She spent several years tutoring in the county jail, and served in leadership positions in a local criminal justice reform organization. She is a member of the racial justice committee at her church.

Tina is the author of a children’s picture book entitled The Place Where Love Lives. Has published a book of haiku poetry entitled Everyday Haiku: small moments that make a life, three lines at a time, and she has started work on a second book for young children entitled Feelings Come and Feelings Go.


Jenni Vondrak

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Jenni Vondrak received her MSW from UW-Madison, and has been a community and school social worker in the Madison area for over 20 years.  She most recently was Student & Family Engagement Specialist at West Middleton Elementary.  Jenni is passionate about creating school environments where students feel safe, loved and worthy - where they can be their whole selves and can discover and nurture their passions and talents, while also learning to be a compassionate member of the community.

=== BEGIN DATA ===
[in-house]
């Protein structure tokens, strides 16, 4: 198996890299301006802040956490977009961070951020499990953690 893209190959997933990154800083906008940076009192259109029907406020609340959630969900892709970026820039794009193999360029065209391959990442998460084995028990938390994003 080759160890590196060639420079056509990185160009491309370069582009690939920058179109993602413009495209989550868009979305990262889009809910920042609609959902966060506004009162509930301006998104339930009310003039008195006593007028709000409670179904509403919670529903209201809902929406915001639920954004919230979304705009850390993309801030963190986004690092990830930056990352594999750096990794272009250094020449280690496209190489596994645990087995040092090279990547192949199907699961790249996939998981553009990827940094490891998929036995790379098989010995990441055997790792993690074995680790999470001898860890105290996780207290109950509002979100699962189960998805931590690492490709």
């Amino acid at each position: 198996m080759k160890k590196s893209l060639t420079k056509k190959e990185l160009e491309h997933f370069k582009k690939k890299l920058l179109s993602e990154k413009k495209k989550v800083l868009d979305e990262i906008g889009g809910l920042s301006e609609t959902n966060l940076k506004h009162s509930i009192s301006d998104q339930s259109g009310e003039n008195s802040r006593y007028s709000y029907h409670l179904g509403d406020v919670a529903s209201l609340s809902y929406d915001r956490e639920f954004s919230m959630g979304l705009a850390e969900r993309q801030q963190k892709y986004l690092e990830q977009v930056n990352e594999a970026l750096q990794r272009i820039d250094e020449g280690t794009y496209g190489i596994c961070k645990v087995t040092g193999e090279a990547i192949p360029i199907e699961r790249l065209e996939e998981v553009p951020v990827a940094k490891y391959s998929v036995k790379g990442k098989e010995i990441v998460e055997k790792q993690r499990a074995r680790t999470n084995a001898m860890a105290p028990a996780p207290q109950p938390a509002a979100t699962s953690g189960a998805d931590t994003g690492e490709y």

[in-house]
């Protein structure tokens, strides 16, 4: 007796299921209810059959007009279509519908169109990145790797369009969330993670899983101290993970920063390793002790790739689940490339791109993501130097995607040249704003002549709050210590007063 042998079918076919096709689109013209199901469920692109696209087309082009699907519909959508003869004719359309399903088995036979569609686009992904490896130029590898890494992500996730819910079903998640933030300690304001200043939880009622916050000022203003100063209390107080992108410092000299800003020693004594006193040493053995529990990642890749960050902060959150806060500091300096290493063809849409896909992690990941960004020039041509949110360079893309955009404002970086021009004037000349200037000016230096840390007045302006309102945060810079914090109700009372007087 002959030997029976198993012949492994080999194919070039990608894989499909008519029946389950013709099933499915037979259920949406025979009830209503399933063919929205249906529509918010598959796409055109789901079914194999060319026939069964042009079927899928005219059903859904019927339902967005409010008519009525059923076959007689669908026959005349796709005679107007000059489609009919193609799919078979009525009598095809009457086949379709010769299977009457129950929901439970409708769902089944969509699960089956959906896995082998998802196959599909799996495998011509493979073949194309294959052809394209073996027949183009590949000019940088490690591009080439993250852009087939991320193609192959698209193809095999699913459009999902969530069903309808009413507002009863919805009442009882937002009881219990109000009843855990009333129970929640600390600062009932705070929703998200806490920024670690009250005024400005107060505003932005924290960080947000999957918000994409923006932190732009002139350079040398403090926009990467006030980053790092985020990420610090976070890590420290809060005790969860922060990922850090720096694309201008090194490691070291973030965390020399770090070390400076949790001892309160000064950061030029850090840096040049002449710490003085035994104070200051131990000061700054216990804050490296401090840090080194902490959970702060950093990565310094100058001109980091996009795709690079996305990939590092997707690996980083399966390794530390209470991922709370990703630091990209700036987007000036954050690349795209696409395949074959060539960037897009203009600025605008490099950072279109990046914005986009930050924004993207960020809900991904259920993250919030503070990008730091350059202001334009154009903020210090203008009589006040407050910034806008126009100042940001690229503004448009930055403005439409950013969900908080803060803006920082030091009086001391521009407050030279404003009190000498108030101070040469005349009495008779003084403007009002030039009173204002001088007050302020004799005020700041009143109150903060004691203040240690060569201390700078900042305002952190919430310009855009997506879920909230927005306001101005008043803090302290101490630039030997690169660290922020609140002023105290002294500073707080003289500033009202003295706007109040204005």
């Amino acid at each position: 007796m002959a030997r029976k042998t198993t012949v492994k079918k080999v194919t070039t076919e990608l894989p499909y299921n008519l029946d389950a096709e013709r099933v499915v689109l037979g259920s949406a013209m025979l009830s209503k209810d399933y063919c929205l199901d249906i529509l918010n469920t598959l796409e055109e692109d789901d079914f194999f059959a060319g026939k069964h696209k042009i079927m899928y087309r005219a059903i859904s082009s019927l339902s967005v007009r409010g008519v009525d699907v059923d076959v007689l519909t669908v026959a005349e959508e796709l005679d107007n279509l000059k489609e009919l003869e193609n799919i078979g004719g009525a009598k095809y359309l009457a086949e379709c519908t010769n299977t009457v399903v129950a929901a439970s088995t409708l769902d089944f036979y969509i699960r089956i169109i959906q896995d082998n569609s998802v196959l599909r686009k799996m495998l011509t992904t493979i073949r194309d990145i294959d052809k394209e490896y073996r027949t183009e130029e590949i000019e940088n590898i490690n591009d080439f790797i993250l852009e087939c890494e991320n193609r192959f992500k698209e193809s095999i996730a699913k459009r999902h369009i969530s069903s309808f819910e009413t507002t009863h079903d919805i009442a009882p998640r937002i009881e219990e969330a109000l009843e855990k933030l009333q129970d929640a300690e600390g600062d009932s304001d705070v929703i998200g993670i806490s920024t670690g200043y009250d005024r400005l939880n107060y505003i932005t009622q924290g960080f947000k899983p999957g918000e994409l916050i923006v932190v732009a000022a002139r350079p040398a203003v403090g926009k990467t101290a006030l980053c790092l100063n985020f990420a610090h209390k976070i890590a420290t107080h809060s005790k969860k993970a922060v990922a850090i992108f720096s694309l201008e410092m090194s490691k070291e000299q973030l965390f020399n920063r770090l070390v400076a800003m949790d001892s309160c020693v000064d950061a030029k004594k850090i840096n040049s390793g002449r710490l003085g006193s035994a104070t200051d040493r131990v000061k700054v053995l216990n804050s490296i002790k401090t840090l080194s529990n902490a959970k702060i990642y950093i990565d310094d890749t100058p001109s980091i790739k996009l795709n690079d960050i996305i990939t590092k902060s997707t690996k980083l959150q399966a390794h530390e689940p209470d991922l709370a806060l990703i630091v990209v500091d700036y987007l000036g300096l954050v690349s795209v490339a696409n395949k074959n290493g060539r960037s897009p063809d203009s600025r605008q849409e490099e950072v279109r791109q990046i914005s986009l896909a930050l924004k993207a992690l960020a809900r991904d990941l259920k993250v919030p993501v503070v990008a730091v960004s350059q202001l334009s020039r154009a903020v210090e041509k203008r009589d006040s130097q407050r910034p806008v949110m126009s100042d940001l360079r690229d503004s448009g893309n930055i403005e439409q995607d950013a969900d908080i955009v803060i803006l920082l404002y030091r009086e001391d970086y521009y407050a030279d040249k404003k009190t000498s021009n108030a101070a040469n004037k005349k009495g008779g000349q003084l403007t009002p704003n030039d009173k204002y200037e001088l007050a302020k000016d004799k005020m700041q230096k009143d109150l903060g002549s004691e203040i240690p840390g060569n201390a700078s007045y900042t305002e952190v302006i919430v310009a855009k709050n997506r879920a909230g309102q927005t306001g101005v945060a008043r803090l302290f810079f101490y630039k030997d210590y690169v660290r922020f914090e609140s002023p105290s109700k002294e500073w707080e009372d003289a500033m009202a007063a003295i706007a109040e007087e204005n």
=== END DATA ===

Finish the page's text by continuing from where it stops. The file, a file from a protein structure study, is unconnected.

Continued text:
Jenni’s hobbies include reading, being on the water, playing board games and watching sports with her family.  She also spends time learning more about dismantling structural racism, and believes we can and should use our privilege for progress towards a more equitable and just society where everyone can thrive.

Shadow on Concrete Wall